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PERFORMANCE: The Actors' Roundtable: "The Guru Problem"

Actors Roundtable
Actors' Roundtable

For 12 weeks, Paden Fallis posed one question each week to a group of professional working actors from a variety of backgrounds in an effort to dig a bit deeper into their artistic working processes.

In this second series, an expanded group of actors explores where their art fits into the larger cultural context.


Do we have a guru problem in our line of work? Oftentimes actors hold to their methods and training with a vice grip, unwilling to deviate. They will define themselves by the school they went to or the teacher they trained with. They’ll stay with the same acting teacher for years on end, tethering themselves to one individual. They look for guidance in the ways of Scientology and Kabbalah.

Is this problematic? Are too many in our line of work in danger of losing their individuality?

Let me have it.

- Paden Fallis, Performing Arts Contributing Editor




Obviously, it’s hard to speak in absolutes unless presented with some statistical data, so I just want to be clear that this is solely based upon my own observations. Yes. Yes, there is a problem with actors/artists getting too attached to one method or one way of thinking. Specifically, looking at the world of comedy and improv, it seems like this is a common occurrence.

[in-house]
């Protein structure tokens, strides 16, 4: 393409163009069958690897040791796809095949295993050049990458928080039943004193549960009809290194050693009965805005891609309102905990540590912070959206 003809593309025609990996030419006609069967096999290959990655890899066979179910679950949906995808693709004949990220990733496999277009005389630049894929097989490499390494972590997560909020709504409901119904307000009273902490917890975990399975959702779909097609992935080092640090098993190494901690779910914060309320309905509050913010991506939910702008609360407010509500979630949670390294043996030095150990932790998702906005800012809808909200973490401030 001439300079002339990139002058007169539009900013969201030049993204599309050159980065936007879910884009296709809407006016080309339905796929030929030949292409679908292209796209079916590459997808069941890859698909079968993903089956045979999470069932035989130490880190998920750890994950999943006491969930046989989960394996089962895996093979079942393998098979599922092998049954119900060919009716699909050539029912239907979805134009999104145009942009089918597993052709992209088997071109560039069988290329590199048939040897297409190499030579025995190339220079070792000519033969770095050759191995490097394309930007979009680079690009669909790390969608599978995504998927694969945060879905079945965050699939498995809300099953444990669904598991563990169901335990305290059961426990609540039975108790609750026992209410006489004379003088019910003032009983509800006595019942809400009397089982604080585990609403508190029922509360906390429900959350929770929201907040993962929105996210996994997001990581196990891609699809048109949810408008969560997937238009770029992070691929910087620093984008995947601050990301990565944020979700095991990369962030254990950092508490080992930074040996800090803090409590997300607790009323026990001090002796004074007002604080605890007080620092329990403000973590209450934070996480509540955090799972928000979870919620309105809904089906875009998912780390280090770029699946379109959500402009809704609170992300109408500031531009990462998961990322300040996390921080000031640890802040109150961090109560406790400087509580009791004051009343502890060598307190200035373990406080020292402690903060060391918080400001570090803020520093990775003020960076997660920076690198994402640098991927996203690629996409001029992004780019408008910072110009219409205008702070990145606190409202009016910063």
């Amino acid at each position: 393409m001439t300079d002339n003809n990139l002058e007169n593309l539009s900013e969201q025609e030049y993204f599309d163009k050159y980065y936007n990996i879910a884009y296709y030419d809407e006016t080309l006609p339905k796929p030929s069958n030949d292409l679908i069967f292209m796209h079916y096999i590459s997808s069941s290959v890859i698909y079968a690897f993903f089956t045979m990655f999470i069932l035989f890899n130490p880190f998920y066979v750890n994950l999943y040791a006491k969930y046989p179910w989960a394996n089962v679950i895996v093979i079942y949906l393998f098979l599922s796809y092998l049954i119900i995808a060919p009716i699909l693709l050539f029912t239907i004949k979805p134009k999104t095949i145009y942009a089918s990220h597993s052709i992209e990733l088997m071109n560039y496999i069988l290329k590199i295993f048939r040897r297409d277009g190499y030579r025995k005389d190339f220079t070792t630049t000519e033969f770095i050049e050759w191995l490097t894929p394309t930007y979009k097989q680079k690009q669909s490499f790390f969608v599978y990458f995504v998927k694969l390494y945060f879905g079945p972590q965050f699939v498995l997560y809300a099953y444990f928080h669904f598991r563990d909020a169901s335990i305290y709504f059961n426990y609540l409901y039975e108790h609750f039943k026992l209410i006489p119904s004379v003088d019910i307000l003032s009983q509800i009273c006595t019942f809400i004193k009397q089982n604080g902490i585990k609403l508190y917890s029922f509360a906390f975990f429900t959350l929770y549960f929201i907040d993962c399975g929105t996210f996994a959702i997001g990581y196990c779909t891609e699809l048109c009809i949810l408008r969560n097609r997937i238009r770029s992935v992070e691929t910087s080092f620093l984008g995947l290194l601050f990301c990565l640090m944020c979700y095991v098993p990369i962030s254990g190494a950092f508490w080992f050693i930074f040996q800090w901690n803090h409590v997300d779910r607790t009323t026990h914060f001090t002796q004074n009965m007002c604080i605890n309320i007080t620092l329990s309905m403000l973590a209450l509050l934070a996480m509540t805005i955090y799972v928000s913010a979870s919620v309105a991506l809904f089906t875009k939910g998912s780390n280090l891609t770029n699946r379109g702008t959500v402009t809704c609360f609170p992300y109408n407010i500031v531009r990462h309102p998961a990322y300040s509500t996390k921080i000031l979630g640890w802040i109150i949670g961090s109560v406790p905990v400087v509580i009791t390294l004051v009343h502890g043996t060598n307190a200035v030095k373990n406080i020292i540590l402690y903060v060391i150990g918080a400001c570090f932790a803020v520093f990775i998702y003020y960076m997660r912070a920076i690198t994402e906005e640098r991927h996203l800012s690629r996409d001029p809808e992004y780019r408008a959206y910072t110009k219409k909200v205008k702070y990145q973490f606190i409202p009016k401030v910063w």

Starting off in Chicago, I was enveloped in a world of improvisation. The Second City & iO (Formerly known as Improv Olympic) were the two main entities, and while there was intermingling, there was a definite vibe and following for each school of thought; each philosophy. Some people would go through one of the programs and then spend every waking moment at that theatre, trying to absorb as much as they could. A rivalry of sorts existed (and exists) between SC and iO, even though both offer different yet equally valuable training. The same thing is present between UCB [Upright Citizens Brigade] and The PIT [Peoples Improv Theatre] in NYC, and The Groudlings & UCB in LA. Having gone through both the SC & iO programs, as well as Comedy Sportz, I can say that I learned a great deal from each of them, but also was turned off by elements of all three. I’m very grateful for my experiences though, because I was able to create my own comedic voice based on my interpretation of the teachings of a wide array of talent. Too often, I see actors glued to one school of improv, or worse, one form. It is especially jarring in this specific case, because improv is supposed to be free form and completely unique. I cringe when I hear people preaching about one particular method of improv, because I feel like they are missing the broader picture. In my mind, you’re supposed to learn as many different points of view as possible, and then create your own vision. It doesn’t matter if you’re talking about comedy, stage, or film acting—opinions abound. The job of the actor is to learn about different methods and then create one that suits himself.